I don’t know about you, but I love LEGO. No seriously, I actually do. Earlier this year when I went to San Diego for Comic Con 2012 (yes, I am a real geek!), I visited the local LEGO store and spent 3 hours in there. When I was younger I would sneak LEGO pieces home from my Grandparents house because I hadn’t quite finished the adventure I was having. I still now look at LEGO collections and want to buy them. It’s the lack of space in my apartment that stops me. It’s the fact LEGO inspires creativity and imagination – not mindless consumerism. Maybe you haven’t touched a brick since you were a kid but if you’re a gamer there’s a good chance you’re more than familiar with the virtual versions.
The Lord of the Rings is the last great franchise which seems custom-made for turning in a Lego game. I tried to think of more, but excluding Marvel I don’t think there are any… feel free to correct me. The formula has existed almost unchanged now for seven years, and its requirements are by now clear: a universally recognised brand – ideally including a least a movie trilogy, a large range of varied characters, lots of different vehicles, and the potential for plenty of ranged and melee action.
Now let me just say one thing, I am a HUGE Tolkien fan, way before there was even talk of a Peter Jackson movie, and I always dreamed of a Lord of the Rings computer game. We have had a bunch, and I have tried them all but the latest Guardians of Middle Earth for Xbox LIVE Arcade, and other than Lord of the Rings Online, I can honestly say that in my opinion this is certainly the best official Tolkien game I think we’ve ever seen. It’s also one of the best movie tie-ins of any kind. Much has been abridged, and whole characters, but unlike most movie games you can actually follow the plot simply by playing the game – even if you’ve never seen the films or read the books.
Of course the fact that British developer TT didn’t need to rush to meet a movie premiere deadline, certainly helps when developing a big named game. No pressure from Publishers and fans means more time spent on refining the elements that make a polished title.
Of course TT has another advantage, they were able to use the entire Howard Shore official LotR’s soundtrack AND all the actual dialogue from the film. It should be a recipe for a great game, and the finished product is just that, and with licence to use dialogue from the motion pictures themselves, you would expect some intricate cut-scenes mimicking all the most iconic moments and ensuring that the emotional ones still resonate.
LEGO Lord of the Rings, like LEGO Batman 2 features a large open world environment providing access to the traditional story-based levels. Impressive are the story levels with some excellent cinematic lighting and painstaking detail to the near and far environments and textures. And despite the game’s size there are far fewer bugs and glitches than normal, although the camera can still be unhelpful.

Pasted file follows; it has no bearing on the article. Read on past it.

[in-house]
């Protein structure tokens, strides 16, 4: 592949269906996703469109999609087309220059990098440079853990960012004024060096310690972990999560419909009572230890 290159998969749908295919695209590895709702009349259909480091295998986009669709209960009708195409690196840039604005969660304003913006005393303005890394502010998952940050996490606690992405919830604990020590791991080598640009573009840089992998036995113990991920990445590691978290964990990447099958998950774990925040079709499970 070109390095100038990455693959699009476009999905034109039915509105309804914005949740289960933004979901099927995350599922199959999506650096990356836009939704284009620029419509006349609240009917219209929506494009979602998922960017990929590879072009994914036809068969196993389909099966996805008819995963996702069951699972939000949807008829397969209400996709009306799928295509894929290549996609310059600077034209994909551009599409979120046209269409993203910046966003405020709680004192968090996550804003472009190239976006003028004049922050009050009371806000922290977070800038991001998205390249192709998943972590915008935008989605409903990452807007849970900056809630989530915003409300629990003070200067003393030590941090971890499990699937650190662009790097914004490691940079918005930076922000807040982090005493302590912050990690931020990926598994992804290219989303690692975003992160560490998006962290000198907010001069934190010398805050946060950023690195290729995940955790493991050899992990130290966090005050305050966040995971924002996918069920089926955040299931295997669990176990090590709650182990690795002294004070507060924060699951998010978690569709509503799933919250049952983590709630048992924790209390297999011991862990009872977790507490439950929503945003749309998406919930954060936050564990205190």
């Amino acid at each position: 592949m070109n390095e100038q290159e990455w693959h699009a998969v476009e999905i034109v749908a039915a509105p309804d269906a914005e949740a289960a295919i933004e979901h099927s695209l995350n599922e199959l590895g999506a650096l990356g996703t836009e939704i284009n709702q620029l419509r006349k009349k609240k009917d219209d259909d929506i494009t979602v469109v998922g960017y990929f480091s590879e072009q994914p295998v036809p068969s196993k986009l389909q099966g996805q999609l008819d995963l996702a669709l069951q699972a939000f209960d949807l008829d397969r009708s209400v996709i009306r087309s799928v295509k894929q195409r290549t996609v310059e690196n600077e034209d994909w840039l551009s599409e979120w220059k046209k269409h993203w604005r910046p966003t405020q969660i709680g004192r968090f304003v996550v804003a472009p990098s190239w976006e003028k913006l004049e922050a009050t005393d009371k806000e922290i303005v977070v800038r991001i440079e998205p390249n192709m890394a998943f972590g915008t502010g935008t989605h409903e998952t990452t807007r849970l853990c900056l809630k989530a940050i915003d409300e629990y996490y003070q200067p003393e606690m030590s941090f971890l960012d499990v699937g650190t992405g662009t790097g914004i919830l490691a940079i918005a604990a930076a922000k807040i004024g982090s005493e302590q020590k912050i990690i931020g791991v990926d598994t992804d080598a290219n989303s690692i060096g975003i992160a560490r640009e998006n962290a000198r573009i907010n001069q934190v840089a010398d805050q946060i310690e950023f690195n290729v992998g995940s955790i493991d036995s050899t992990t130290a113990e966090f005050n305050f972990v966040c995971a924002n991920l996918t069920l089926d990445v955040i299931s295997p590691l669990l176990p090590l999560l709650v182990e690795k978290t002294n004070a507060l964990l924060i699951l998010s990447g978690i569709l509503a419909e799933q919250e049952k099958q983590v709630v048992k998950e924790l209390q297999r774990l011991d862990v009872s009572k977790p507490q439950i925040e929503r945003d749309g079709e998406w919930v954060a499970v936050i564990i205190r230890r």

The basic gameplay is exactly what you would expect it to be, trivial at best and requiring little more effort than mashing the attack button when you’re near an enemy. A few characters do have bows or magic staffs to fire ranged weapons, but that’s more or less it. The story levels are more puzzle-based than action, all designed to take advantage of the Fellowship and variety of characters you have in tow.
Every character has huge array of talents, from Gimli’s ability to smash stone tiles, to Legolas’ super jump, to Sam’s elven rope and fire-starting tinder box. The game’s still only two-player (and still offline only) but the co-op action remains as polished and complete as previous LEGO titles before.
There are a few new features though, or rather an expansion of already established ones. In a nod to the franchise’s influence on role-playing, characters can carry up to eight objects, including weapons, clothing, and equipment. Apart from switching between one or two items this doesn’t come up much in the story levels but once you start exploring the open world it fuels a huge range of optional fetch quests. The extra items can be found either in a story level or have to be forged (assuming you have the design blueprint) from special mithril bricks. The items range from weapon upgrades to silly headdresses, to a wand with a squeaking bear on the end, and a version of the Phial of Galadriel that shoots out disco lights. Even if they have no practical use there’ll be someone in the game world that wants it, and will exchange it for more mithril or sometimes a cheat brick.
LEGO Lord of the Rings is a top notch LEGO title one that surpasses other Tolkien tie-ins. Combining exploration of Middle-earth, battles involving some the lands most fearsome creatures, puzzles that would leave even Bilbo Baggins tongue tied and a deeply rich and engrossing storyline following the complete film trilogy, this is a one of the best LEGO title built to date (pun intended). TT have ensured it is effortlessly accessible despite what should be a bewildering array of different systems and abilities and made it hugely charming to both children and adults alike, whether or whether not a Tolkien fan.